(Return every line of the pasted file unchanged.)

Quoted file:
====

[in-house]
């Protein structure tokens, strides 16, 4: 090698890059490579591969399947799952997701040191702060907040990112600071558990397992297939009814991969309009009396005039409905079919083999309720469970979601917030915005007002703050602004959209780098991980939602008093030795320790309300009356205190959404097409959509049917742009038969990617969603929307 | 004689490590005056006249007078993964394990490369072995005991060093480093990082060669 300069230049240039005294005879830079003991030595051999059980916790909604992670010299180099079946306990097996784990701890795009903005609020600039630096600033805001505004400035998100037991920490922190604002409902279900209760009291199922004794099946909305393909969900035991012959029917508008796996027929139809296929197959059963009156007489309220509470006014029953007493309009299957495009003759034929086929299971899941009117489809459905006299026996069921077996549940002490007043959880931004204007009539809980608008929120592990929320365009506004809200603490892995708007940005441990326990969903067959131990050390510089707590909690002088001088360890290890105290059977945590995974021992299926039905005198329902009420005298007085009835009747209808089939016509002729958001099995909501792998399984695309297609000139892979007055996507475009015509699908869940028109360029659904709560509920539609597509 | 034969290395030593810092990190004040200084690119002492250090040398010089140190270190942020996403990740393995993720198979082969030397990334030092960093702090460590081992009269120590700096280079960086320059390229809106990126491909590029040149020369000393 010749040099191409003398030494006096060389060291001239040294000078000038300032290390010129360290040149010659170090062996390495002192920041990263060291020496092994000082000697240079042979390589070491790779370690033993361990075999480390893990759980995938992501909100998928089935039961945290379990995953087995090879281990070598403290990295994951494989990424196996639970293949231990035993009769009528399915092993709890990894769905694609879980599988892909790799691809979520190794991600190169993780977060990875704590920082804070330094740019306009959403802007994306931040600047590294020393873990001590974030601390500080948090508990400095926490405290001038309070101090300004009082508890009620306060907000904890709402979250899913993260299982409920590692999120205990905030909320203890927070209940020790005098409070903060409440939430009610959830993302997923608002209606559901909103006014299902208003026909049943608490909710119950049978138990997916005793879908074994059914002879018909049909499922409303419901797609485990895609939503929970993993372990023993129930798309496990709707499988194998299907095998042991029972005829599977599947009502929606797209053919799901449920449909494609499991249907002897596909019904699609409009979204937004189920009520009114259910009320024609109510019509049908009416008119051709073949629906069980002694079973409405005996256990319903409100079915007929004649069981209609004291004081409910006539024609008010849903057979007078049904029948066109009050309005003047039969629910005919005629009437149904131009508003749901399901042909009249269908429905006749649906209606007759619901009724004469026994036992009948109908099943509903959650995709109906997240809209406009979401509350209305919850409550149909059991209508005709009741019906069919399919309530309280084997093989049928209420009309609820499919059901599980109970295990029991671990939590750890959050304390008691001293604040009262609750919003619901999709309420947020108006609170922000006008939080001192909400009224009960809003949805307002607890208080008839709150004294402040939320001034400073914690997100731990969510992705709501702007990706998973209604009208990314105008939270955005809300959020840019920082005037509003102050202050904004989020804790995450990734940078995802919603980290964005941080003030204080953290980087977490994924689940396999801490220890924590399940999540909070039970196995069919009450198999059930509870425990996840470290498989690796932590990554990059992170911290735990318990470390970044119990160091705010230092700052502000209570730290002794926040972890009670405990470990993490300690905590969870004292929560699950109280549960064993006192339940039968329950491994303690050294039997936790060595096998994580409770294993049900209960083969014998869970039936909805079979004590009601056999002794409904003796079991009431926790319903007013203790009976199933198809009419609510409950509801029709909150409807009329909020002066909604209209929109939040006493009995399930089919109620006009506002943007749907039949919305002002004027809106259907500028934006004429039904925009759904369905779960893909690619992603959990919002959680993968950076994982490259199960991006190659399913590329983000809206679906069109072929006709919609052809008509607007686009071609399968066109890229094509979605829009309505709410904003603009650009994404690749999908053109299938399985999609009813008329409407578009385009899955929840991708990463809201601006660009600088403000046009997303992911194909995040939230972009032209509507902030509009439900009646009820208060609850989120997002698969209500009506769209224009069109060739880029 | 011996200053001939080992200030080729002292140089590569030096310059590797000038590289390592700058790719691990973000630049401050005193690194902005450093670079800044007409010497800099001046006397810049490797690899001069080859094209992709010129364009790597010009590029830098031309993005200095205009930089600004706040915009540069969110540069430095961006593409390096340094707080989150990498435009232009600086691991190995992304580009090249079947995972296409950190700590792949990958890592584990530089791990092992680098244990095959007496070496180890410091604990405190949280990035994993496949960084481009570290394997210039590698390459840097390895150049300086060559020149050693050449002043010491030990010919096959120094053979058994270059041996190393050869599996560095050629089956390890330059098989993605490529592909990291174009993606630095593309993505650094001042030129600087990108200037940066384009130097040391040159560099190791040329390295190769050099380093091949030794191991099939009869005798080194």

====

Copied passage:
[in-house]
């Protein structure tokens, strides 16, 4: 090698890059490579591969399947799952997701040191702060907040990112600071558990397992297939009814991969309009009396005039409905079919083999309720469970979601917030915005007002703050602004959209780098991980939602008093030795320790309300009356205190959404097409959509049917742009038969990617969603929307 | 004689490590005056006249007078993964394990490369072995005991060093480093990082060669 300069230049240039005294005879830079003991030595051999059980916790909604992670010299180099079946306990097996784990701890795009903005609020600039630096600033805001505004400035998100037991920490922190604002409902279900209760009291199922004794099946909305393909969900035991012959029917508008796996027929139809296929197959059963009156007489309220509470006014029953007493309009299957495009003759034929086929299971899941009117489809459905006299026996069921077996549940002490007043959880931004204007009539809980608008929120592990929320365009506004809200603490892995708007940005441990326990969903067959131990050390510089707590909690002088001088360890290890105290059977945590995974021992299926039905005198329902009420005298007085009835009747209808089939016509002729958001099995909501792998399984695309297609000139892979007055996507475009015509699908869940028109360029659904709560509920539609597509 | 034969290395030593810092990190004040200084690119002492250090040398010089140190270190942020996403990740393995993720198979082969030397990334030092960093702090460590081992009269120590700096280079960086320059390229809106990126491909590029040149020369000393 010749040099191409003398030494006096060389060291001239040294000078000038300032290390010129360290040149010659170090062996390495002192920041990263060291020496092994000082000697240079042979390589070491790779370690033993361990075999480390893990759980995938992501909100998928089935039961945290379990995953087995090879281990070598403290990295994951494989990424196996639970293949231990035993009769009528399915092993709890990894769905694609879980599988892909790799691809979520190794991600190169993780977060990875704590920082804070330094740019306009959403802007994306931040600047590294020393873990001590974030601390500080948090508990400095926490405290001038309070101090300004009082508890009620306060907000904890709402979250899913993260299982409920590692999120205990905030909320203890927070209940020790005098409070903060409440939430009610959830993302997923608002209606559901909103006014299902208003026909049943608490909710119950049978138990997916005793879908074994059914002879018909049909499922409303419901797609485990895609939503929970993993372990023993129930798309496990709707499988194998299907095998042991029972005829599977599947009502929606797209053919799901449920449909494609499991249907002897596909019904699609409009979204937004189920009520009114259910009320024609109510019509049908009416008119051709073949629906069980002694079973409405005996256990319903409100079915007929004649069981209609004291004081409910006539024609008010849903057979007078049904029948066109009050309005003047039969629910005919005629009437149904131009508003749901399901042909009249269908429905006749649906209606007759619901009724004469026994036992009948109908099943509903959650995709109906997240809209406009979401509350209305919850409550149909059991209508005709009741019906069919399919309530309280084997093989049928209420009309609820499919059901599980109970295990029991671990939590750890959050304390008691001293604040009262609750919003619901999709309420947020108006609170922000006008939080001192909400009224009960809003949805307002607890208080008839709150004294402040939320001034400073914690997100731990969510992705709501702007990706998973209604009208990314105008939270955005809300959020840019920082005037509003102050202050904004989020804790995450990734940078995802919603980290964005941080003030204080953290980087977490994924689940396999801490220890924590399940999540909070039970196995069919009450198999059930509870425990996840470290498989690796932590990554990059992170911290735990318990470390970044119990160091705010230092700052502000209570730290002794926040972890009670405990470990993490300690905590969870004292929560699950109280549960064993006192339940039968329950491994303690050294039997936790060595096998994580409770294993049900209960083969014998869970039936909805079979004590009601056999002794409904003796079991009431926790319903007013203790009976199933198809009419609510409950509801029709909150409807009329909020002066909604209209929109939040006493009995399930089919109620006009506002943007749907039949919305002002004027809106259907500028934006004429039904925009759904369905779960893909690619992603959990919002959680993968950076994982490259199960991006190659399913590329983000809206679906069109072929006709919609052809008509607007686009071609399968066109890229094509979605829009309505709410904003603009650009994404690749999908053109299938399985999609009813008329409407578009385009899955929840991708990463809201601006660009600088403000046009997303992911194909995040939230972009032209509507902030509009439900009646009820208060609850989120997002698969209500009506769209224009069109060739880029 | 011996200053001939080992200030080729002292140089590569030096310059590797000038590289390592700058790719691990973000630049401050005193690194902005450093670079800044007409010497800099001046006397810049490797690899001069080859094209992709010129364009790597010009590029830098031309993005200095205009930089600004706040915009540069969110540069430095961006593409390096340094707080989150990498435009232009600086691991190995992304580009090249079947995972296409950190700590792949990958890592584990530089791990092992680098244990095959007496070496180890410091604990405190949280990035994993496949960084481009570290394997210039590698390459840097390895150049300086060559020149050693050449002043010491030990010919096959120094053979058994270059041996190393050869599996560095050629089956390890330059098989993605490529592909990291174009993606630095593309993505650094001042030129600087990108200037940066384009130097040391040159560099190791040329390295190769050099380093091949030794191991099939009869005798080194």